Dream Punx – Anne (2011)

Dream Punx album cover
Dream Punx album cover

On occasion I come across music that I figure I should have heard years ago and wonder how it fell through the cracks. The Portland, OR based Anne was one of those bands or at least I thought so when I first heard Dream Punk.

In what sounded like it could have come straight outta 1990 was actually from 2011. Sounding like a tribute to various shoegaze bands from the late ’80s and early ’90s, Anne had crafted a wet murky sounding dream pop album along the lines of The Jesus & Mary Chain or The Cocteau Twins.

‘Get It How You Live’ could have easily been from the Veldt or from the Cure’s Disintegration. Other songs reflect the extent which the shoegaze genre has been covered with Slowdive, The Catherine Wheel or even Curve being recalled in songs like ‘Punk Bike’.

Calling their album Dream Punk may have been a clever ploy but the album is vintage sounding literally. Composed of demos and various tracks recorded over a span of a few years all the album’s tracks are arranged in a reverse chronological order. Despite the novel arrangement, everything fits well together with a cohesive feel that suggested the band’s style was not changing anytime soon.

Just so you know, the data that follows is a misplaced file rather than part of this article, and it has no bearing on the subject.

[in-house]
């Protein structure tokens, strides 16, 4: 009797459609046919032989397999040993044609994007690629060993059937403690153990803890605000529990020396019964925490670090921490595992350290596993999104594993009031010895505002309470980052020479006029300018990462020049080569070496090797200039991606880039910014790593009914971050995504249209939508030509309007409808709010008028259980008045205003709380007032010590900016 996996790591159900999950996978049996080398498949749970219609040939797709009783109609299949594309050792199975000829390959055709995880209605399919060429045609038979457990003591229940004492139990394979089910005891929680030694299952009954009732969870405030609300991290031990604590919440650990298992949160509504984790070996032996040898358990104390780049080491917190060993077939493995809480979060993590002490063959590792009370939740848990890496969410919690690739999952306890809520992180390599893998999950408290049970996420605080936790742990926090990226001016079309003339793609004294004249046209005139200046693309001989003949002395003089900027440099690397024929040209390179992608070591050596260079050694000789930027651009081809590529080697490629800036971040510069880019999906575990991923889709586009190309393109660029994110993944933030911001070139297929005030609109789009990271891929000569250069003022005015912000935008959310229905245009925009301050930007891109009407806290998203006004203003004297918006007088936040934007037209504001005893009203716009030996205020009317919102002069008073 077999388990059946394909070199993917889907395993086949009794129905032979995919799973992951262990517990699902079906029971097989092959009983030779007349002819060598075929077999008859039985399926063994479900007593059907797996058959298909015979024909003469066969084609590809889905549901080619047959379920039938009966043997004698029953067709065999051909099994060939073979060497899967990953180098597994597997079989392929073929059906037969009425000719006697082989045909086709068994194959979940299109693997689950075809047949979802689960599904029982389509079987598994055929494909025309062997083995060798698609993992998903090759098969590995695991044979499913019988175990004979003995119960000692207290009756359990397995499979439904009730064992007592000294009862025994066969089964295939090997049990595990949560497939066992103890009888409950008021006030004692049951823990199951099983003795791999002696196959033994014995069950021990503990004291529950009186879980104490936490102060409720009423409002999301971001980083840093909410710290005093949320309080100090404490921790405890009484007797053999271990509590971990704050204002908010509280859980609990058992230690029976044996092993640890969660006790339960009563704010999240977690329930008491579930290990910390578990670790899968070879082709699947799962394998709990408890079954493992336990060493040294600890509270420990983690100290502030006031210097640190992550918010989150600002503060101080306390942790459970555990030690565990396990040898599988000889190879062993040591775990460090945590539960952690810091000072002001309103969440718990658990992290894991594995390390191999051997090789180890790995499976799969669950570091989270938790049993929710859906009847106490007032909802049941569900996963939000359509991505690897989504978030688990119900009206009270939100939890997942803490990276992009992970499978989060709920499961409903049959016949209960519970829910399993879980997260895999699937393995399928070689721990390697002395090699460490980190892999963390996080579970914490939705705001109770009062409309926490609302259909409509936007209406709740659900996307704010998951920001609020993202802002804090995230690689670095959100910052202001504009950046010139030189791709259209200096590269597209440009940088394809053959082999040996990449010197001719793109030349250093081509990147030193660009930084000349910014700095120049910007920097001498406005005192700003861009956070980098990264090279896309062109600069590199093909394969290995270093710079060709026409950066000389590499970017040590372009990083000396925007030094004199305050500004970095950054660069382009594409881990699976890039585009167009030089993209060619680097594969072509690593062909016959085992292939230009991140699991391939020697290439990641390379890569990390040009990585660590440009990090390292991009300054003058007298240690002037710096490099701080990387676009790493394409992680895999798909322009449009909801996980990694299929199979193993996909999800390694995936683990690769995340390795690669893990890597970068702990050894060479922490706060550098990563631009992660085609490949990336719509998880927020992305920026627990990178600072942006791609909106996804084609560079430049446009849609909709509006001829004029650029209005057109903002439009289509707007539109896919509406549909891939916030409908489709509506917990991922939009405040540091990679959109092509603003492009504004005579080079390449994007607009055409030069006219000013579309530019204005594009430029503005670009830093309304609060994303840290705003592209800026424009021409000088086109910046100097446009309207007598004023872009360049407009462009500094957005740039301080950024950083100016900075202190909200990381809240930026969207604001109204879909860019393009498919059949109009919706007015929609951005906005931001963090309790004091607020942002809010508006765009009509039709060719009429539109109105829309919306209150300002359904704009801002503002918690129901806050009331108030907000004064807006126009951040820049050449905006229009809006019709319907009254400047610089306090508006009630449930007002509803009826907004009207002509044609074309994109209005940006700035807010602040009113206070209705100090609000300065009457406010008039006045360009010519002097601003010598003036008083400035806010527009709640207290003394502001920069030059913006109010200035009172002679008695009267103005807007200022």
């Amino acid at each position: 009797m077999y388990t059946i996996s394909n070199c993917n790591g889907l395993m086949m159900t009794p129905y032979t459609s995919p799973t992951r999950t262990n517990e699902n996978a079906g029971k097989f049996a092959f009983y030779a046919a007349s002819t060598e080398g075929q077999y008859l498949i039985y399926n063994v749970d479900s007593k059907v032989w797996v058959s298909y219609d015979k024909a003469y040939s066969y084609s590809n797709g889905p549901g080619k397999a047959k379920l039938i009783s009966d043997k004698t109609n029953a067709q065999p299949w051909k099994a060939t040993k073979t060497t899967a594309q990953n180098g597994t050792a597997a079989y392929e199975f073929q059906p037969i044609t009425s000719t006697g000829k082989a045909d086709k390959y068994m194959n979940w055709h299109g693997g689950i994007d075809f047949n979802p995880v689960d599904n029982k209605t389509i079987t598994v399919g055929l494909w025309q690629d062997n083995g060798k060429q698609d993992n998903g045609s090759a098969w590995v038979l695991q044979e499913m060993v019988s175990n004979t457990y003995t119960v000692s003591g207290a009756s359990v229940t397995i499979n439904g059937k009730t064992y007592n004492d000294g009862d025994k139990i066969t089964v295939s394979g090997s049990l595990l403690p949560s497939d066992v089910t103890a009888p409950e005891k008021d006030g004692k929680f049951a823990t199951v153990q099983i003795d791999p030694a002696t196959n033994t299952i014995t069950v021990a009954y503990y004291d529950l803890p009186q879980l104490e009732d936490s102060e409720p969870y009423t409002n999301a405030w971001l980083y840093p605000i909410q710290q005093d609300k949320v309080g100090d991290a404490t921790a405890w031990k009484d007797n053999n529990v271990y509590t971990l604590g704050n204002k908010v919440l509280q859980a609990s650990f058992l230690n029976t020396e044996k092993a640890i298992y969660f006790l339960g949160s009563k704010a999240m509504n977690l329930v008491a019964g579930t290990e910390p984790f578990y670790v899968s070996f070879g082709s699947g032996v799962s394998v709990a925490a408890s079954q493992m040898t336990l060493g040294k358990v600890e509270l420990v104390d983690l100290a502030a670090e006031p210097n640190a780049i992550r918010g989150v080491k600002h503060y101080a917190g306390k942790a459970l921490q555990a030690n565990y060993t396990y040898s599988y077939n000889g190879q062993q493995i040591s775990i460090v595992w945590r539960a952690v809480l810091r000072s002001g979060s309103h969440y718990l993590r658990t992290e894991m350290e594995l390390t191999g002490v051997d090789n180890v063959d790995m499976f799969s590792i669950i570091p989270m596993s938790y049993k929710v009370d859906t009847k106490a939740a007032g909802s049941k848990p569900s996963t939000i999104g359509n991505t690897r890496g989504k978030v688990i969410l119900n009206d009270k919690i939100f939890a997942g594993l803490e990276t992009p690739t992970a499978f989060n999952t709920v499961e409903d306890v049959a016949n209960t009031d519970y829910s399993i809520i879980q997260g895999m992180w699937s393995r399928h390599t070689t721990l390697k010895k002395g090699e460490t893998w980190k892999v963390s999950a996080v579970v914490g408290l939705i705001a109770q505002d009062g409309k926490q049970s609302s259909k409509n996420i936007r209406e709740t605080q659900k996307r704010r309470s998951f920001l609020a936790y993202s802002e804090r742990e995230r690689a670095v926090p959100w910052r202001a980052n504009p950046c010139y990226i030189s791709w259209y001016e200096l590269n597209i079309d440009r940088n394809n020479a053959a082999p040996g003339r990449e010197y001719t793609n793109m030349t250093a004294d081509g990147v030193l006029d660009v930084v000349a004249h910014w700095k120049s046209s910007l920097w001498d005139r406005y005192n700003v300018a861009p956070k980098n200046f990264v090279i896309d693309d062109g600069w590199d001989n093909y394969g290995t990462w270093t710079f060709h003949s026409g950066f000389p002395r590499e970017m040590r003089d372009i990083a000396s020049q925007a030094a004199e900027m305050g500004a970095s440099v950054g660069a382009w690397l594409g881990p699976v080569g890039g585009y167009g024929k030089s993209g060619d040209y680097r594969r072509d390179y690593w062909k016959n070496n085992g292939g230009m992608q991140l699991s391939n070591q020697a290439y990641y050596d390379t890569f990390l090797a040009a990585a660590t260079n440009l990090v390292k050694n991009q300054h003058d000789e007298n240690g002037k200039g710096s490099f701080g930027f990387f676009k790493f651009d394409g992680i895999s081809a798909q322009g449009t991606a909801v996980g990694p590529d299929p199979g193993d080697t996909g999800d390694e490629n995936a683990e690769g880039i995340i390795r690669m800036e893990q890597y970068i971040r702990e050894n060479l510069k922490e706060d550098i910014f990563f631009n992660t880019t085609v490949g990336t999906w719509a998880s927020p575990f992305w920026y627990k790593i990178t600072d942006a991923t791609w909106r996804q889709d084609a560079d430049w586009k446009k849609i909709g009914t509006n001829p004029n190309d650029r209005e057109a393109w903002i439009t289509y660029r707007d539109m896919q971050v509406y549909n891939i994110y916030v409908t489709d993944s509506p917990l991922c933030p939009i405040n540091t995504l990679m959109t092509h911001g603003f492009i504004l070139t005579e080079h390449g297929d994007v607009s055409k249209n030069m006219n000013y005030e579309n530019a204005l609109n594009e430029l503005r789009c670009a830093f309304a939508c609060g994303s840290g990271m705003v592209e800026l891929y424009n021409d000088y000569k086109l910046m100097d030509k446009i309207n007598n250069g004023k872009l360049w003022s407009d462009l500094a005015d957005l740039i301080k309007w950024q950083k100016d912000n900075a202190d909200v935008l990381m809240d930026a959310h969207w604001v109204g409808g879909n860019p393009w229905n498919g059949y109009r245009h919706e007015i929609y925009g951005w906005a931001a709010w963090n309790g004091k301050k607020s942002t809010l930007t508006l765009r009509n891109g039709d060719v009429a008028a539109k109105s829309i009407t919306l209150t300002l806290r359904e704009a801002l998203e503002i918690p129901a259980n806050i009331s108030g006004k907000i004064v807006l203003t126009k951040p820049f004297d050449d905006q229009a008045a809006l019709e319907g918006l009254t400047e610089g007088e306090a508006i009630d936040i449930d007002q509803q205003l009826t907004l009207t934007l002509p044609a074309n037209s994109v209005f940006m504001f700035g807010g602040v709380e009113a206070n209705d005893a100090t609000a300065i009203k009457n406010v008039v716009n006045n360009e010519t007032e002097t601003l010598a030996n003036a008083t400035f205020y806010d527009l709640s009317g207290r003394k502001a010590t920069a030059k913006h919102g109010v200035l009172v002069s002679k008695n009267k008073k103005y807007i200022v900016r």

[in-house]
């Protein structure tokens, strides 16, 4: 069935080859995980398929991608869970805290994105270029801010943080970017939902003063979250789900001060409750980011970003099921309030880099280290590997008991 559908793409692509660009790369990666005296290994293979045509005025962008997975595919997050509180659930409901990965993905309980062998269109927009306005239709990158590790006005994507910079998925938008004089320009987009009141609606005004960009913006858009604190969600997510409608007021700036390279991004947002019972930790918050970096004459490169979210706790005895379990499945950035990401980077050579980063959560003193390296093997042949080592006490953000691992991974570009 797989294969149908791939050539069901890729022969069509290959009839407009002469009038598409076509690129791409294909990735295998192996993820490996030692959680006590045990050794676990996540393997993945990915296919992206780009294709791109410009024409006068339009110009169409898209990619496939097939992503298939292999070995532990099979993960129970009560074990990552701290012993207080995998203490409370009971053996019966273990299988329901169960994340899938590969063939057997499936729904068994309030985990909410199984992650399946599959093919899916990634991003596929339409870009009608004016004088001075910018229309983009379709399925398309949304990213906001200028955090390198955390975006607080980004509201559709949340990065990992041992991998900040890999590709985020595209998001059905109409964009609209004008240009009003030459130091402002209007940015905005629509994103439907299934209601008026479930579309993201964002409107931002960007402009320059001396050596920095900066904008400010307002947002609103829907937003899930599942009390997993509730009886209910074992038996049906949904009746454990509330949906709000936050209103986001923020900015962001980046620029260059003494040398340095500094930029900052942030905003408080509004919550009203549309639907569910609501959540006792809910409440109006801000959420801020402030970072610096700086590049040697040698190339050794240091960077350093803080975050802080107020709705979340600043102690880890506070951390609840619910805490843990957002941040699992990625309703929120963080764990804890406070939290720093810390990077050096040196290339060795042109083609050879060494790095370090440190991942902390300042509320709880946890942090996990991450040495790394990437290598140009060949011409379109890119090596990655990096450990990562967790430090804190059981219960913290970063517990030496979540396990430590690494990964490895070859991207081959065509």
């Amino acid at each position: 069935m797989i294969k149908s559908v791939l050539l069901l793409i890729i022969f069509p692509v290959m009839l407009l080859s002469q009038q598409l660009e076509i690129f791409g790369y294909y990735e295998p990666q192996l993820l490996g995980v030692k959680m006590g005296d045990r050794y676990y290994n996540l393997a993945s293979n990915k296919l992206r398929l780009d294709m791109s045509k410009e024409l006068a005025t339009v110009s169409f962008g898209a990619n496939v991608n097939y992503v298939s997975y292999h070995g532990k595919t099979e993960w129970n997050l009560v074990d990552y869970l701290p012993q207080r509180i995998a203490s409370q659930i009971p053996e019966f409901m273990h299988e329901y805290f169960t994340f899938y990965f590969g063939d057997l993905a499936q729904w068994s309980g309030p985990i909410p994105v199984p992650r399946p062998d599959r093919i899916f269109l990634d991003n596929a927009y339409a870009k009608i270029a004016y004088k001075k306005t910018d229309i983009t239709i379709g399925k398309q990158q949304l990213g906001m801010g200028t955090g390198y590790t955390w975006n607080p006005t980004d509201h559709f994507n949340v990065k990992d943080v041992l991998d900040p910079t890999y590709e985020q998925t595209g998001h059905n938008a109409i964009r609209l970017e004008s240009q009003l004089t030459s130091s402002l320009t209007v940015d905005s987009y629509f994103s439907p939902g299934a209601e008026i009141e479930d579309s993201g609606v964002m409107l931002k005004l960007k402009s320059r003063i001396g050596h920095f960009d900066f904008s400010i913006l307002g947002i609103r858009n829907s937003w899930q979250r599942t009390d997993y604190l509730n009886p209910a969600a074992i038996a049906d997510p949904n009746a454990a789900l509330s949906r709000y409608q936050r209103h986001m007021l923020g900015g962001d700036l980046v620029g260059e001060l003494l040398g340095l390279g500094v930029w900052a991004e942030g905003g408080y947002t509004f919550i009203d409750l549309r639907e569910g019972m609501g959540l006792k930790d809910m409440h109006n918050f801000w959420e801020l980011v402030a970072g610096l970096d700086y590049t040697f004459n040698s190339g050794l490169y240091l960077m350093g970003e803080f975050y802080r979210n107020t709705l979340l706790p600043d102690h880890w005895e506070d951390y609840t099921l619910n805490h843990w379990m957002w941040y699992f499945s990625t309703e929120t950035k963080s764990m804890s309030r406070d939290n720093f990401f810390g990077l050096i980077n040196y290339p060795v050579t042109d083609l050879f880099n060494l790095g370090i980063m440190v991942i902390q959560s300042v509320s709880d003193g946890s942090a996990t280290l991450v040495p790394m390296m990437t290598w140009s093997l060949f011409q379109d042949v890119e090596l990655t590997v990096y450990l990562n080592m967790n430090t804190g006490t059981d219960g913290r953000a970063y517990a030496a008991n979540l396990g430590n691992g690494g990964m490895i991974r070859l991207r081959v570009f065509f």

My only gripe with the album is also one of the reasons its enjoyable. At just 30 or so minutes its nine songs are short concise, pleasant wet weather backdrops of ethereal beauty. The ideal of the short catchy pop song may have been a construct of the past, but it works well in the context of Anne’s shoegaze style. Often times atmospheric rock music has a tendency to wonder, Dream Punx keeps all its melodies packed in compact segments that are just long enough without leaving you wanting to hear more.

Finding information about the band requires some digging, but they  are still together and have released a new album called Pulling Chain, as of 2014.

Apparently with Pulling Chain, the band has immersed themselves in the sound of today with a modern electronic based style that uses synthesizers and harsh dance beats. On occasion this equally short follow up might suggest the band has moved on from its shoegazer past, but some concessions to new wave can be heard. That’s too bad because now the band sounds like everyone else. For me the formula of going backward to move forward worked well with Dream Punx and now should be appreciated for the little gem it is.

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